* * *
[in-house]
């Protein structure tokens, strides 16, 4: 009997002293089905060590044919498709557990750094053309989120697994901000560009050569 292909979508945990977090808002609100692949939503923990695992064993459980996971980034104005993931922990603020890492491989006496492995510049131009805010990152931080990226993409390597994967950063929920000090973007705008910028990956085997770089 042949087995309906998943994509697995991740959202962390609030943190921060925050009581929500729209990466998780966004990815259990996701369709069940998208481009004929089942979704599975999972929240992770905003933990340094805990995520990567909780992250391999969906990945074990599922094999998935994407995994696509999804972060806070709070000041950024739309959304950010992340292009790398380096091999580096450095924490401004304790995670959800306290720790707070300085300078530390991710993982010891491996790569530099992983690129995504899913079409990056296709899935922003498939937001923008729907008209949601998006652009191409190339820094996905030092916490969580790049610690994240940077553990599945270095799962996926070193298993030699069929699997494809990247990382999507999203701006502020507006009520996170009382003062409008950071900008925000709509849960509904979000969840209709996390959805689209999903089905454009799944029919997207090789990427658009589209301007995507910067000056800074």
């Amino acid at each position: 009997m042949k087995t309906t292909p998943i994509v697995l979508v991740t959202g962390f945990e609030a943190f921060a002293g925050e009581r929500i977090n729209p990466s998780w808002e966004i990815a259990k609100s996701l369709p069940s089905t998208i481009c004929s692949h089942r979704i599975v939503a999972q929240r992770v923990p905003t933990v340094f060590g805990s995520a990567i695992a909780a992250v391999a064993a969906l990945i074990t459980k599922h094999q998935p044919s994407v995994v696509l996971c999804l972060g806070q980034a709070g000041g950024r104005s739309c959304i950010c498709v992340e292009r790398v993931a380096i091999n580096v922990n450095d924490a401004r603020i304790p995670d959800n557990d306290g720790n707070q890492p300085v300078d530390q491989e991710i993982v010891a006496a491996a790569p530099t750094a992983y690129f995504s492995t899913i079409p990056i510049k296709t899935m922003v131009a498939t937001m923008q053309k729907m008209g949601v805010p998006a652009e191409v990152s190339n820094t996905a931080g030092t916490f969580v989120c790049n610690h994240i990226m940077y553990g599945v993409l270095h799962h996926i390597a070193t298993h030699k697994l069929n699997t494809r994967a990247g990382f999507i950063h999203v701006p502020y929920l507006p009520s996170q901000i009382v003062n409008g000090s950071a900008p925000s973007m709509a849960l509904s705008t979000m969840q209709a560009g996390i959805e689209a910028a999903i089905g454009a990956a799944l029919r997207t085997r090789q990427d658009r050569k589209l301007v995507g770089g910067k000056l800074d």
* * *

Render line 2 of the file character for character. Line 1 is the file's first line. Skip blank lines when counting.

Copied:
């Protein structure tokens, strides 16, 4: 009997002293089905060590044919498709557990750094053309989120697994901000560009050569 292909979508945990977090808002609100692949939503923990695992064993459980996971980034104005993931922990603020890492491989006496492995510049131009805010990152931080990226993409390597994967950063929920000090973007705008910028990956085997770089 042949087995309906998943994509697995991740959202962390609030943190921060925050009581929500729209990466998780966004990815259990996701369709069940998208481009004929089942979704599975999972929240992770905003933990340094805990995520990567909780992250391999969906990945074990599922094999998935994407995994696509999804972060806070709070000041950024739309959304950010992340292009790398380096091999580096450095924490401004304790995670959800306290720790707070300085300078530390991710993982010891491996790569530099992983690129995504899913079409990056296709899935922003498939937001923008729907008209949601998006652009191409190339820094996905030092916490969580790049610690994240940077553990599945270095799962996926070193298993030699069929699997494809990247990382999507999203701006502020507006009520996170009382003062409008950071900008925000709509849960509904979000969840209709996390959805689209999903089905454009799944029919997207090789990427658009589209301007995507910067000056800074």